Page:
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Early snow helped, but there's little doubt the "Vail effect" played a significant role in boosting Utah's ski industry to record visitation during the 2015-16 season by a sizable margin.
In the first year Vail Resort presented the world a unified Park City Mountain Resort-Canyons Resort ski area, Utah's 14 active resorts attracted 4,457,575 visitors, almost 5 percent more than the previous best winter (4,249,190 in 2007-08).
That total also was 12.9 percent better than the preceding, weak-snow winter, Ski Utah President and CEO Nathan Rafferty said Thursday, but more impressively was 10.4 percent above the five-year average of 4,037,349.
"Our industry is very, very healthy," he said at the marketing organization's annual season-ending news conference. While not naming names (Utah's privately owned resorts zealously protect their individual lift-ticket numbers), he said six resorts had record years, too.
To Rafferty, one of the most encouraging aspects of this record is that it was set in a winter of mediocre snowfall.
Alta Ski Area, which always logs the highest snowfall total, measured 438.5 inches. In 2007-08, it received 701.5 inches, while neighboring Snowbird stayed open through the Fourth of July.
But some of that snow came early, magnifying the buzz surrounding Vail's creation of Park City Resort, the largest resort in the United States after the connection of Park City and Canyons was completed in December.
And with Vail's acquisition of Midwestern ski resorts outside of Chicago and Milwaukee expanding its base of Epic Pass holders, more skiers from around the globe had reason to consider a visit to Utah.
"People said, 'I gotta check that out,' " Rafferty said, noting that other Wasatch Front resorts also benefited from the spillover of outsiders coming to Park City. "One of the best things we have in this state is variety."
Variety is also a trademark of this season's other big change the move of Deer Valley into Big Cottonwood Canyon with its preseason acquisition of Solitude Mountain Resort.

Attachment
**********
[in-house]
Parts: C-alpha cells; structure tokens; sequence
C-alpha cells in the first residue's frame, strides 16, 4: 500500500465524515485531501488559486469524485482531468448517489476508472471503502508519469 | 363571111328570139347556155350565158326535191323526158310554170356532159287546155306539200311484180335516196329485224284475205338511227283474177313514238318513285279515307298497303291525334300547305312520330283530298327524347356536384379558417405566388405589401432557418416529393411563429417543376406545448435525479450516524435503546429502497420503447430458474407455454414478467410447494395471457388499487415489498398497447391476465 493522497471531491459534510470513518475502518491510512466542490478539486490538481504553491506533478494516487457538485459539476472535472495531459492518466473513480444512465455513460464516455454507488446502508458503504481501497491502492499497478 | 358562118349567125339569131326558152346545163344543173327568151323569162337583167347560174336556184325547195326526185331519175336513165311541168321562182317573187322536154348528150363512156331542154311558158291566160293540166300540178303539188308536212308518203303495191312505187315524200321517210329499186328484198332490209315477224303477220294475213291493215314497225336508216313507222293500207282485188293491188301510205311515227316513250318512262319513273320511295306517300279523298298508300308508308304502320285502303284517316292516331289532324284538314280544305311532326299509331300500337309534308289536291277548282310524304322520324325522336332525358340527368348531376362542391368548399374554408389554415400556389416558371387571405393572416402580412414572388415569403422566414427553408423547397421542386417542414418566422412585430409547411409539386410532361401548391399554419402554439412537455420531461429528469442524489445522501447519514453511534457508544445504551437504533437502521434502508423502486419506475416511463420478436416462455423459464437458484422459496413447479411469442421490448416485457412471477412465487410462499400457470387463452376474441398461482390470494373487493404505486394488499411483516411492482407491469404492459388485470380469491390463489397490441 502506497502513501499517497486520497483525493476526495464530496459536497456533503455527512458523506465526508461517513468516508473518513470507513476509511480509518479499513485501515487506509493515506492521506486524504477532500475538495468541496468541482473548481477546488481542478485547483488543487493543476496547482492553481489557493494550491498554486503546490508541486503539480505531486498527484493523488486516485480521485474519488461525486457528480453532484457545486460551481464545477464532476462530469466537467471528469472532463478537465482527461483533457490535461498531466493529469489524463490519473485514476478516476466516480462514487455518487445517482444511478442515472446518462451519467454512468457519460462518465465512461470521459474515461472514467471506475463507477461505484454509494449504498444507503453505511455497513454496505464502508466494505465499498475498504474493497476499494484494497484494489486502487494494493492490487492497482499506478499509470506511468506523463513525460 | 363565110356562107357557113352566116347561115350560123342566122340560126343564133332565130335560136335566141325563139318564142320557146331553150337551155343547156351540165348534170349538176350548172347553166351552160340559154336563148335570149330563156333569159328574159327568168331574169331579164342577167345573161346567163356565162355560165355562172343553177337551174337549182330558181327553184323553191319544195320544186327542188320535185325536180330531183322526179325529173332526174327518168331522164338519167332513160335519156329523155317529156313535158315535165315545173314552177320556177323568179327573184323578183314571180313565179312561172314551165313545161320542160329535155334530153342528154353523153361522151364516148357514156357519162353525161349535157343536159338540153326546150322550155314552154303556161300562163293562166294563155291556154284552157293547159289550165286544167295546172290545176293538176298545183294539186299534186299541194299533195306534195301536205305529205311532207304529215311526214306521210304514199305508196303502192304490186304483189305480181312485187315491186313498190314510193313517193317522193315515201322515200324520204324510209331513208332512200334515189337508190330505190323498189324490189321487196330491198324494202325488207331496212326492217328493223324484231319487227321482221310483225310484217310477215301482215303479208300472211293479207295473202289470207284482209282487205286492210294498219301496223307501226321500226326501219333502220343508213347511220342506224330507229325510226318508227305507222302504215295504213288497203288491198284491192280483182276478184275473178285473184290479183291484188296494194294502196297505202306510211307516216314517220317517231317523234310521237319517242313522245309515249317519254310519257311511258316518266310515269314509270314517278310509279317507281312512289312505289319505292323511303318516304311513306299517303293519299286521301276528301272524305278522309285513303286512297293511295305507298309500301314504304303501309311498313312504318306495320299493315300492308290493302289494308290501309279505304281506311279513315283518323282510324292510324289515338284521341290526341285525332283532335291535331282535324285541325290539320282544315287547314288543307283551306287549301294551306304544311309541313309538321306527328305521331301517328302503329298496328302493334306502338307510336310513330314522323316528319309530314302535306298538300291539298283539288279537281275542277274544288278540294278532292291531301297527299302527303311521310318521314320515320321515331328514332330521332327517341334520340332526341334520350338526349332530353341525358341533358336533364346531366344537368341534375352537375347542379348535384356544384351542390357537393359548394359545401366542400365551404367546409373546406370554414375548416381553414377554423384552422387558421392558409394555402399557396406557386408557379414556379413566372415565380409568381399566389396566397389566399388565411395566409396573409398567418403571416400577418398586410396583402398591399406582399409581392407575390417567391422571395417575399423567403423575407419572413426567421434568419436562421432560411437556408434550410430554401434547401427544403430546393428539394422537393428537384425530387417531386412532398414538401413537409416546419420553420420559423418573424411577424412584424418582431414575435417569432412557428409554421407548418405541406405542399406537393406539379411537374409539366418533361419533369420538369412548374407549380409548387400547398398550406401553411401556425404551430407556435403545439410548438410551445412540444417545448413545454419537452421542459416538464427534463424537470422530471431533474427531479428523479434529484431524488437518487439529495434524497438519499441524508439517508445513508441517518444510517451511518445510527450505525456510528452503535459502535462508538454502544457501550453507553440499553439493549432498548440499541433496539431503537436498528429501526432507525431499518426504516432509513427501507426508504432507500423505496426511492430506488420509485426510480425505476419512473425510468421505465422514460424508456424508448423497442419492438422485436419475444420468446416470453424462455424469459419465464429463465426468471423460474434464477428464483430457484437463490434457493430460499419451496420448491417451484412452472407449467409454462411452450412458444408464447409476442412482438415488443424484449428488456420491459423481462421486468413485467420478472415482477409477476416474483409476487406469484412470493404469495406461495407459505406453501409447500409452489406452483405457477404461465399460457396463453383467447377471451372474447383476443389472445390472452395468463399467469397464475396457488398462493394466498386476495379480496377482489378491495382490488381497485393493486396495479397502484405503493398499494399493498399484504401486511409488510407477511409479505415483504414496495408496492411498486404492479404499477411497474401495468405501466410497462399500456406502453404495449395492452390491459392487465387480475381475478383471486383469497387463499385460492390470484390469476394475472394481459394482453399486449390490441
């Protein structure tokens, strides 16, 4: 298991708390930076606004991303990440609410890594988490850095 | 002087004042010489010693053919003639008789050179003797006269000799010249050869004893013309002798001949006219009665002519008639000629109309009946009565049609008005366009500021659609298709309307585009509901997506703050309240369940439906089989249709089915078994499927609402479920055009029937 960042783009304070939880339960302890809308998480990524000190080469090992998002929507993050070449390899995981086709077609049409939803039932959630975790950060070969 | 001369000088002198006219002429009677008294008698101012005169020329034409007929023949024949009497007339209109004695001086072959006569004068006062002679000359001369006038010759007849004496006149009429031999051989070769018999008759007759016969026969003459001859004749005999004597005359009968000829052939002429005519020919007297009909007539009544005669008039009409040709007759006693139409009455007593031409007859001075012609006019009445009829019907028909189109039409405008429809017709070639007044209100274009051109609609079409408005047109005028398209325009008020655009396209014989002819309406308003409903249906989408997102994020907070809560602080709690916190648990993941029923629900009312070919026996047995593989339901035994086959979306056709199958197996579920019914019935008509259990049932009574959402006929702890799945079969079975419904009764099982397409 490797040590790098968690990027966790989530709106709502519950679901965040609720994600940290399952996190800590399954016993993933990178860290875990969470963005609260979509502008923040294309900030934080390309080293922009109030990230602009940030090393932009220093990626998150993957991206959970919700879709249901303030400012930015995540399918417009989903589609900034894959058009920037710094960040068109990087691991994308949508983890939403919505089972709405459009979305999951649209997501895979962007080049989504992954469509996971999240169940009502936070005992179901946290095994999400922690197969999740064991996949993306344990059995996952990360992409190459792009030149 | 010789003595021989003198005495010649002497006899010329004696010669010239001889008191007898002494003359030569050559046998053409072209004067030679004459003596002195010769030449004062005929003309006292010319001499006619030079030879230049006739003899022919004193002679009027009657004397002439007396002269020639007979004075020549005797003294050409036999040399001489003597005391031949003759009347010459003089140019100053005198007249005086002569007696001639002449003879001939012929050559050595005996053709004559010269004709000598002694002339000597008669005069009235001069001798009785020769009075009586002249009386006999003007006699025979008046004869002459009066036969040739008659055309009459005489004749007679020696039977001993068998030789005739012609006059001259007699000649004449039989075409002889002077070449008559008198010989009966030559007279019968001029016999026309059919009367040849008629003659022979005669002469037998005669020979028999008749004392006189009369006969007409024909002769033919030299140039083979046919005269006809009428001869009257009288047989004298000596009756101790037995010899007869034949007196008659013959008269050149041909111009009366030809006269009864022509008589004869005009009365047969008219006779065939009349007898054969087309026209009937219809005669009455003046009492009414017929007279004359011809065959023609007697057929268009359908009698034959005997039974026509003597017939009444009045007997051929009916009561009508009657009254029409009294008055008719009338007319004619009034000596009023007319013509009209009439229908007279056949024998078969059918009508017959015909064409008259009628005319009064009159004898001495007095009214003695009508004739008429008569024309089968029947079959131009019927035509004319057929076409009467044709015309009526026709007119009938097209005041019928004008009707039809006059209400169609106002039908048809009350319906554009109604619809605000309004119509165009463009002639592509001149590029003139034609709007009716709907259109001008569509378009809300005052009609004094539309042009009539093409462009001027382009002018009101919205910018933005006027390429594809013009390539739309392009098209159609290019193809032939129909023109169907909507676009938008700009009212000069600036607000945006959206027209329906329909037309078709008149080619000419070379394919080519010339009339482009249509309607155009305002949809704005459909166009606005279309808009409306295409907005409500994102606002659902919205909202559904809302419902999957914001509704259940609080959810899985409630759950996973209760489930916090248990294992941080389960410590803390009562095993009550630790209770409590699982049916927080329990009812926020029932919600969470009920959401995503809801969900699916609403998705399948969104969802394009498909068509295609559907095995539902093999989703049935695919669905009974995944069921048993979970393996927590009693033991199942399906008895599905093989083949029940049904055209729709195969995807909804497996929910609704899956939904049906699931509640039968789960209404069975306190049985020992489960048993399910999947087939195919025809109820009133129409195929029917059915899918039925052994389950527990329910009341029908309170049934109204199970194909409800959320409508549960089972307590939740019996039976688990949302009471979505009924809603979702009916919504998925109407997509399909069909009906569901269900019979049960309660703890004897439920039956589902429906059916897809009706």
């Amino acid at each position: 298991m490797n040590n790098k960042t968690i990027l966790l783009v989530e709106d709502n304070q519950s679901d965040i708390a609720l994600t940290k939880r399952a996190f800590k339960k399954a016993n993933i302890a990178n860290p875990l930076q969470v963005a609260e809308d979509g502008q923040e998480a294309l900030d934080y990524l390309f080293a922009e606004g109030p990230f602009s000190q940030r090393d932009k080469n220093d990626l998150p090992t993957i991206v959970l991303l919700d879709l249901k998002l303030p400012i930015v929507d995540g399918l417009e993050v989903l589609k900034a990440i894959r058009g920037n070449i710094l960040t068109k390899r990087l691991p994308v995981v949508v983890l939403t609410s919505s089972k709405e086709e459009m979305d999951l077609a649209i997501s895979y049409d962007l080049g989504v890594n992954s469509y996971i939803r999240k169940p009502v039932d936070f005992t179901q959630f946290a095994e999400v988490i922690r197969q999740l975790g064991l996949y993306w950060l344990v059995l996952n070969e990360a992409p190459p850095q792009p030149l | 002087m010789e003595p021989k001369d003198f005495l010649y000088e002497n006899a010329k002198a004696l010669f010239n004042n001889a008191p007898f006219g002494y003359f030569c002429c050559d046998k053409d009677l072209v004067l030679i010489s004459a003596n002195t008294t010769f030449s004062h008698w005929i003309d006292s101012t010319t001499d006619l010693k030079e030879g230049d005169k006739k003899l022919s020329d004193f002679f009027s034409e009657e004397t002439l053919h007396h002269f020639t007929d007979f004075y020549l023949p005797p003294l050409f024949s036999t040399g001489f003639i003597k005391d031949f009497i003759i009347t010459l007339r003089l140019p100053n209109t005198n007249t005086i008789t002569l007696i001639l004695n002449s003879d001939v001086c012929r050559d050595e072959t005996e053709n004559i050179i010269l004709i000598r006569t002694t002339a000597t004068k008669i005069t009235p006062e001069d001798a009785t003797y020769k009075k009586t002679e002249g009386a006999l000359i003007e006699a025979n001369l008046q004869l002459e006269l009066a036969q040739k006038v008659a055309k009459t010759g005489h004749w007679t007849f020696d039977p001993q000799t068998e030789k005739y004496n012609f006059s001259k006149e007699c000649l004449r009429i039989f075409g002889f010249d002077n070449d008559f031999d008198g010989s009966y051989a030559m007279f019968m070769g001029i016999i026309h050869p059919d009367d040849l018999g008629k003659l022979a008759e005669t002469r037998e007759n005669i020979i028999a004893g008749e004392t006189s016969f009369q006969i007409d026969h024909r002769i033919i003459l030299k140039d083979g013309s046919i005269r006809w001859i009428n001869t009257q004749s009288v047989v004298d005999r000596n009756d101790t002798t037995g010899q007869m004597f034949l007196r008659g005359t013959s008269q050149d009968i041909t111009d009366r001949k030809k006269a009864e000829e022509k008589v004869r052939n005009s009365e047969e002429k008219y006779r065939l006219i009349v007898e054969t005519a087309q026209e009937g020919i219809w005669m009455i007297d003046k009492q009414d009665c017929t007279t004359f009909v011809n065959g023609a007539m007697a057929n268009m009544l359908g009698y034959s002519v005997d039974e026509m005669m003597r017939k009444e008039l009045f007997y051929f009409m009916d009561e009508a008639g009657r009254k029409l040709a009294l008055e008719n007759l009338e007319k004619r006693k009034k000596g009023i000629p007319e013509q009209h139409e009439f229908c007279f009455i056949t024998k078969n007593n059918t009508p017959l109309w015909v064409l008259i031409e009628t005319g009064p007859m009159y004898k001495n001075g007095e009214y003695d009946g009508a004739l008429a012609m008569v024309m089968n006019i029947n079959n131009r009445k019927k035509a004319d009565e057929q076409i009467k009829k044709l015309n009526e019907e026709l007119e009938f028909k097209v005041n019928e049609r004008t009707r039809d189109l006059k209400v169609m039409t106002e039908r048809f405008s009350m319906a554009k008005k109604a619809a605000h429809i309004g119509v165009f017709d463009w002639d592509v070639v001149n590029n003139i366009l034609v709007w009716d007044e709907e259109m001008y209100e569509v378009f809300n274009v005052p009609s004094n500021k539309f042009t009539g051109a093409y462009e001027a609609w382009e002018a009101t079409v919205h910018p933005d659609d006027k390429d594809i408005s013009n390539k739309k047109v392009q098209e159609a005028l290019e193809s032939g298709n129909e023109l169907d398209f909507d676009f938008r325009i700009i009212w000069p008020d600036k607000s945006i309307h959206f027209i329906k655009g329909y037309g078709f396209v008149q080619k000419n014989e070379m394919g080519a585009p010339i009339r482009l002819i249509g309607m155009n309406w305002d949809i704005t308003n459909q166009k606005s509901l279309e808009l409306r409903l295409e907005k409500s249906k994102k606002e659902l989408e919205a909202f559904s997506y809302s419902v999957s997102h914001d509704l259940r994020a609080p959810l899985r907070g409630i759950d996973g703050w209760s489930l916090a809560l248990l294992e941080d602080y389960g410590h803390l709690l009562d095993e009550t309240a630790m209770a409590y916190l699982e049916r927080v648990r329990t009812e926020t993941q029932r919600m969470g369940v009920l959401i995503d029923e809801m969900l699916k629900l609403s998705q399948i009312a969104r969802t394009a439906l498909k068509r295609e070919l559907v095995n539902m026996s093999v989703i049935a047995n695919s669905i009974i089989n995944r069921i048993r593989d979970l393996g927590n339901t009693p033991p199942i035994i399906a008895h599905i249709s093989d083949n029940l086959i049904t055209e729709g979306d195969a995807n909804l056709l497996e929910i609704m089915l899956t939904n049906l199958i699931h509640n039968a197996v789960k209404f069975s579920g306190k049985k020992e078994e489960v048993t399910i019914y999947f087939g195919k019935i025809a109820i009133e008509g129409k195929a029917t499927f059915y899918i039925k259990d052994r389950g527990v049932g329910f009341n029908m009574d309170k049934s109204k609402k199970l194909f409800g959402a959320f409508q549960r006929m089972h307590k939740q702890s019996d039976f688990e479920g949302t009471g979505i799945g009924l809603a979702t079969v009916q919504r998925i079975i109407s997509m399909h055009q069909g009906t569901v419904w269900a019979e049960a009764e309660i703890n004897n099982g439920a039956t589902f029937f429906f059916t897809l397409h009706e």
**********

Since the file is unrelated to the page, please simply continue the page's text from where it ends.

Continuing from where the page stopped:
Vail officials expressed pleasure with their first season running the unified resort.
"This was a historic season," said spokeswoman Margo Van Ness. "Unveiling the new Quicksilver Gondola that physically connected the resort in its entirety and brought the new mountain to life was a special moment."
"All the capital projects that debuted this season helped to transform the guest experience and provide a new one-resort reality," she added.
Sundance Resort was one of those resorts to sell a record number of lift tickets, said spokeswoman Annie Davis, noting that at times the Provo Canyon ski area was "bursting at the seams."
Instead of having to turn away 20 or so vehicles per year from its small parking lots, she noted, more than 1,000 vehicles had nowhere to park this winter.
Up north at Powder Mountain, resort spokesman J.P. Goulet said visitation was up 29 percent this winter, which he termed "massive."
He felt the Ogden Valley resort received spin-off visitation from people initially lured to Park City or Salt Lake City "If we can capture those people for just one day," he mused. But Goulet also is convinced "the word is getting out about Ogden. People realize there aren't big crowds here and that it's cheaper to ride and rent a place."
Downtown Ogden also benefited from increased visitation to that area's three resorts Snowbasin, Nordic Valley and Powder Mountain, said Visit Ogden spokeswoman Sydnie Furton.
"We definitely saw more pedestrian traffic on 25th Street, and our restaurants were up," she said.
Record skier years
2015-16 • 4,457,575
2007-08 • 4,249,190
2010-11 • 4,247,510
2013-14 • 4,148,573
2006-07 • 4,082,094
2009-10 • 4,070,822
2005-06 • 4,062,188
2012-13 • 4,018,812
2008-09 • 3,972,984
2014-15 • 3,946,762
Source: Ski Utah